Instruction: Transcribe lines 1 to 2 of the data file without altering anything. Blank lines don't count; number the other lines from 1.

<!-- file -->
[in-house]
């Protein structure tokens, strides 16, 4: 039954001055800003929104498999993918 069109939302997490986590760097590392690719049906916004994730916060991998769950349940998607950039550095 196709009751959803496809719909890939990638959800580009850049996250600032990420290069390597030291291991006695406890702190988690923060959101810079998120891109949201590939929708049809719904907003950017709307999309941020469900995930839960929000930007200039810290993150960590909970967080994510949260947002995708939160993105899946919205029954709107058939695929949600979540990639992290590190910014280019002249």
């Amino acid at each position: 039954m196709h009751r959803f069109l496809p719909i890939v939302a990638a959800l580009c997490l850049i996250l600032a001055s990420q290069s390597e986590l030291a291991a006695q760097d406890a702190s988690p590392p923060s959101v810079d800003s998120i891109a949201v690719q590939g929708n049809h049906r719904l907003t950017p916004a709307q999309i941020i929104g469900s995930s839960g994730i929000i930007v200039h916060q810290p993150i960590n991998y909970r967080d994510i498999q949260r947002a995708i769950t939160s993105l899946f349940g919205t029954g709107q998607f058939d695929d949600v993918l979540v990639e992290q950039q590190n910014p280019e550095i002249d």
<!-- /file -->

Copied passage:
[in-house]
């Protein structure tokens, strides 16, 4: 039954001055800003929104498999993918 069109939302997490986590760097590392690719049906916004994730916060991998769950349940998607950039550095 196709009751959803496809719909890939990638959800580009850049996250600032990420290069390597030291291991006695406890702190988690923060959101810079998120891109949201590939929708049809719904907003950017709307999309941020469900995930839960929000930007200039810290993150960590909970967080994510949260947002995708939160993105899946919205029954709107058939695929949600979540990639992290590190910014280019002249």